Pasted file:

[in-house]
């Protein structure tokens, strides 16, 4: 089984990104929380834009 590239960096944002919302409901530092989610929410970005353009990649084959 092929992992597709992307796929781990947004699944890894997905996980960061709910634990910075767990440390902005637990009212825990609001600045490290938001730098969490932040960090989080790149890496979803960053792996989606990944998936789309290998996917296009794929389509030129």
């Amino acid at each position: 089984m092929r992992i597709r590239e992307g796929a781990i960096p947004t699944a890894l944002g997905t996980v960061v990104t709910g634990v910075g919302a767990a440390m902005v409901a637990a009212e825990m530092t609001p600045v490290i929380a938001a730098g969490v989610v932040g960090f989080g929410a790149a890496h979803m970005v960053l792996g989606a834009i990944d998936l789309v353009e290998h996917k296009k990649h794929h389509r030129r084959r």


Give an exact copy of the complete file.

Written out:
[in-house]
């Protein structure tokens, strides 16, 4: 089984990104929380834009 590239960096944002919302409901530092989610929410970005353009990649084959 092929992992597709992307796929781990947004699944890894997905996980960061709910634990910075767990440390902005637990009212825990609001600045490290938001730098969490932040960090989080790149890496979803960053792996989606990944998936789309290998996917296009794929389509030129």
């Amino acid at each position: 089984m092929r992992i597709r590239e992307g796929a781990i960096p947004t699944a890894l944002g997905t996980v960061v990104t709910g634990v910075g919302a767990a440390m902005v409901a637990a009212e825990m530092t609001p600045v490290i929380a938001a730098g969490v989610v932040g960090f989080g929410a790149a890496h979803m970005v960053l792996g989606a834009i990944d998936l789309v353009e290998h996917k296009k990649h794929h389509r030129r084959r």